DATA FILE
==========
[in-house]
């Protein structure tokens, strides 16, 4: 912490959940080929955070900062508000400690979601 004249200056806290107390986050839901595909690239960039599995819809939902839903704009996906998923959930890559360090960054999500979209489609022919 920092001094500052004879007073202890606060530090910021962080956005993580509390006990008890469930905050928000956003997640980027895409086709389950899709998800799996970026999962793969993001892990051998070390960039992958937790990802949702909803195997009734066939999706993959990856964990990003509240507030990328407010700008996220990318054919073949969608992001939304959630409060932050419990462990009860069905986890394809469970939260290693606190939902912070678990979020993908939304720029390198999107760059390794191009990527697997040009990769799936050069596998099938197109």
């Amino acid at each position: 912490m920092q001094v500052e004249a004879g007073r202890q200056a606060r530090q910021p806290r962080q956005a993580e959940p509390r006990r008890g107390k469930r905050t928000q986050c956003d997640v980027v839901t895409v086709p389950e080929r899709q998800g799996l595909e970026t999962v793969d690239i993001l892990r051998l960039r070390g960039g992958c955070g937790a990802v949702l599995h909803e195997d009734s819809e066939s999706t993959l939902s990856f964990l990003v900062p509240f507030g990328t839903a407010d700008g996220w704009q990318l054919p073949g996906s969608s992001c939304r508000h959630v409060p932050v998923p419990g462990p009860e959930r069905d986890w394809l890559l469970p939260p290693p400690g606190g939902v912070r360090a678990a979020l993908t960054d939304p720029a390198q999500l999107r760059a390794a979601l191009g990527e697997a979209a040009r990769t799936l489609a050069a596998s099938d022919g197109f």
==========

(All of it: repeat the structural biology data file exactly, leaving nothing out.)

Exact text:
[in-house]
């Protein structure tokens, strides 16, 4: 912490959940080929955070900062508000400690979601 004249200056806290107390986050839901595909690239960039599995819809939902839903704009996906998923959930890559360090960054999500979209489609022919 920092001094500052004879007073202890606060530090910021962080956005993580509390006990008890469930905050928000956003997640980027895409086709389950899709998800799996970026999962793969993001892990051998070390960039992958937790990802949702909803195997009734066939999706993959990856964990990003509240507030990328407010700008996220990318054919073949969608992001939304959630409060932050419990462990009860069905986890394809469970939260290693606190939902912070678990979020993908939304720029390198999107760059390794191009990527697997040009990769799936050069596998099938197109």
């Amino acid at each position: 912490m920092q001094v500052e004249a004879g007073r202890q200056a606060r530090q910021p806290r962080q956005a993580e959940p509390r006990r008890g107390k469930r905050t928000q986050c956003d997640v980027v839901t895409v086709p389950e080929r899709q998800g799996l595909e970026t999962v793969d690239i993001l892990r051998l960039r070390g960039g992958c955070g937790a990802v949702l599995h909803e195997d009734s819809e066939s999706t993959l939902s990856f964990l990003v900062p509240f507030g990328t839903a407010d700008g996220w704009q990318l054919p073949g996906s969608s992001c939304r508000h959630v409060p932050v998923p419990g462990p009860e959930r069905d986890w394809l890559l469970p939260p290693p400690g606190g939902v912070r360090a678990a979020l993908t960054d939304p720029a390198q999500l999107r760059a390794a979601l191009g990527e697997a979209a040009r990769t799936l489609a050069a596998s099938d022919g197109f």